The arc of history may, as I hope, bend toward life. But only if we bend it, Mr. President. I must oppose this legislation, but neither in anger nor sadness.

Rather, in hope, looking forward to another bill, another time – one that stands up for those Americans who ask nothing more than the chance to one day stand up for themselves.

As prepared for delivery 

Thank you, Mr. Chairman.

Judge Kavanaugh, welcome, and welcome to your family and guests.

This is the third time you’ve had the quote-unquote privilege of appearing before this Committee. So you’re seeing some familiar faces on this side of the dais. You’re also seeing some new faces, but I think you’ll find that in a lot of ways, nothing has really changed since you were last here 12 years ago.
The National Flood Insurance Program is a national embarrassment, and everyone in this building knows it. It is fiscally unsustainable because it is structurally unsound.

And yet, here we are again, for the seventh time in six years, considering a so-called “straight” reauthorization. “Straight.”

Made in USA

Jul 18 2018

When Americans see a “Made in USA” label on a product, it is often a source of pride. It represents the American virtues of entrepreneurialism and industriousness. It is a symbol of support for American manufacturing jobs and high-quality products. And it often spurs American consumers to buy that product.
It was 170 years ago that Brigham Young and the first group of Mormon pioneers came to the Salt Lake Valley in search of religious freedom… and, finally, a land of their own in which to practice it.

It is easy to take for granted, or to forget. But so much of American history – and of human happiness – has depended on the ability of ordinary people to have a part of this earth they can call their own, “to dress it and keep it.”
Over the next ten years, our national debt is set to balloon from $21.16 trillion today to more than $33.9 trillion in 2028.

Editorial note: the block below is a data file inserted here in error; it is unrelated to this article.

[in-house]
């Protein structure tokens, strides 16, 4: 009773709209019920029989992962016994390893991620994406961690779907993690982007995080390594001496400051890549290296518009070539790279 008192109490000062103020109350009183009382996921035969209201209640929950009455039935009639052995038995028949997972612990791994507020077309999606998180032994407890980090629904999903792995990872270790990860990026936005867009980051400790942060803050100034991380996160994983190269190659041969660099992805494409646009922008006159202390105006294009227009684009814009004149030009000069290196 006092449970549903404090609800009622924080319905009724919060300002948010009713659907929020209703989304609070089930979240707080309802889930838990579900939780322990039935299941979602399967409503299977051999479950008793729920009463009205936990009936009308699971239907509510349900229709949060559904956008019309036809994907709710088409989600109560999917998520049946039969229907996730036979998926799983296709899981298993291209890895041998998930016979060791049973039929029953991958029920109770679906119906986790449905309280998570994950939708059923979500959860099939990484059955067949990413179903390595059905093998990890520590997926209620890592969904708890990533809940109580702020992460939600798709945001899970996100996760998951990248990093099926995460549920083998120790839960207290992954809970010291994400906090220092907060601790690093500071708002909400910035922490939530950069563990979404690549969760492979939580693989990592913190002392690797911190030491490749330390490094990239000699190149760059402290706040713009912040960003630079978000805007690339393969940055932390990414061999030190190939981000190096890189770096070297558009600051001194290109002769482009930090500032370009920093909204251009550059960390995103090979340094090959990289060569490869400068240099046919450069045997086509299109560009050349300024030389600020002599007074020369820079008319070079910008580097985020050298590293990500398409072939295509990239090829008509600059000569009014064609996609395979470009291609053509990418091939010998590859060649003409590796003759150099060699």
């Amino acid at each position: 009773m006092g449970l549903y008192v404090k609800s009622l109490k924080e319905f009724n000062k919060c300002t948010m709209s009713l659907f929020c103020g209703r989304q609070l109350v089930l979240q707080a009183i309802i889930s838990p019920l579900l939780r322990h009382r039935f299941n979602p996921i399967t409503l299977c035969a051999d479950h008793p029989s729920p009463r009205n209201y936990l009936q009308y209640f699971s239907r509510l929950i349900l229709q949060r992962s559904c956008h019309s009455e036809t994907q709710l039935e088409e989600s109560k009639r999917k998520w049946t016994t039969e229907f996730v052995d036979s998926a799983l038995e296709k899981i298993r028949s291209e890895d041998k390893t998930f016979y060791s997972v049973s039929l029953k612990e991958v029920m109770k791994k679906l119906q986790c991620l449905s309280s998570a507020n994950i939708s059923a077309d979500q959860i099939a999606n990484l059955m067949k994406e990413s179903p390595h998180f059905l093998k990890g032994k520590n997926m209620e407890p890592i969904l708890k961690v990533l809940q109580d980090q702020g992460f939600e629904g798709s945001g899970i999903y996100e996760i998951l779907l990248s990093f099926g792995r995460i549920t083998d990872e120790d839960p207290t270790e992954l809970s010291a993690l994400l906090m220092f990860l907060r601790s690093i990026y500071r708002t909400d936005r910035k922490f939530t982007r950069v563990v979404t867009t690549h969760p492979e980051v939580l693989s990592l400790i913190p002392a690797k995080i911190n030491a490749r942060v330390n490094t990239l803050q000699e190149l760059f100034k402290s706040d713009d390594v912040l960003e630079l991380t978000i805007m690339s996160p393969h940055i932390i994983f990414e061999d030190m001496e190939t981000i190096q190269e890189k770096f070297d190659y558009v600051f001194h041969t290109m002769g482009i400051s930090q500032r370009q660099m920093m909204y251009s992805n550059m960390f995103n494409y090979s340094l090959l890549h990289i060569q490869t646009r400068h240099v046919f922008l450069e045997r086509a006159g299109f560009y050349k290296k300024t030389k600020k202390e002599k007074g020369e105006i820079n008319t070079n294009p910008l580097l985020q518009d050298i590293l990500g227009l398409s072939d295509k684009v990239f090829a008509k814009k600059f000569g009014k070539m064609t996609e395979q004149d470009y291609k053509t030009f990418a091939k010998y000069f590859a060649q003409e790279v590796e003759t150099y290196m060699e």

American taxpayers are currently responsible for 77% of that national debt. And the percentage is projected to rise to almost 100% in that same period of time.

On top of that, with interest rates set to increase, the payments on the debt will also likely double over the next 10 years as a percentage of total economic output.
Mr. President,

I would like to speak for a few minutes about a bipartisan amendment I have offered to the NDAA, the Due Process Guarantee Act.

Alexander Hamilton, writing in Federalist 84, called arbitrary imprisonment one of the “favorite and most formidable instruments” of tyrants.
Mr./Madam President,

Last week, the Trump administration proposed new rules to finally bring federal policy back in line with federal law. This should not be controversial in a republic committed to the rule of law.

But this new policy touches the question of abortion, which tempts all three branches of our federal government to turn truth, justice, and the law inside out in the service of violence.

President Trump is resisting those temptations, and affirming that the law should do what it says.
Mr. President, later today this body will vote to confirm my friend Jim Bridenstine to be the next NASA administrator.
In that position, he will be in charge of rebuilding a space program that matches the pioneering spirit and determination of the American people.
I have known Congressman Bridenstine for many years, and I know that he is just the man for this important undertaking.
Let us review his record. It will show that Jim Bridenstine’s service to our country is matched only by his eagerness to press the boundaries of sky and space.
Good afternoon, thank you all for being here.

And thanks to the Federalist Society for organizing this conference on restoring Article I of the Constitution, which is a subject near and dear to my heart.

Article I, of course, is the section of the Constitution that enumerates the powers of Congress.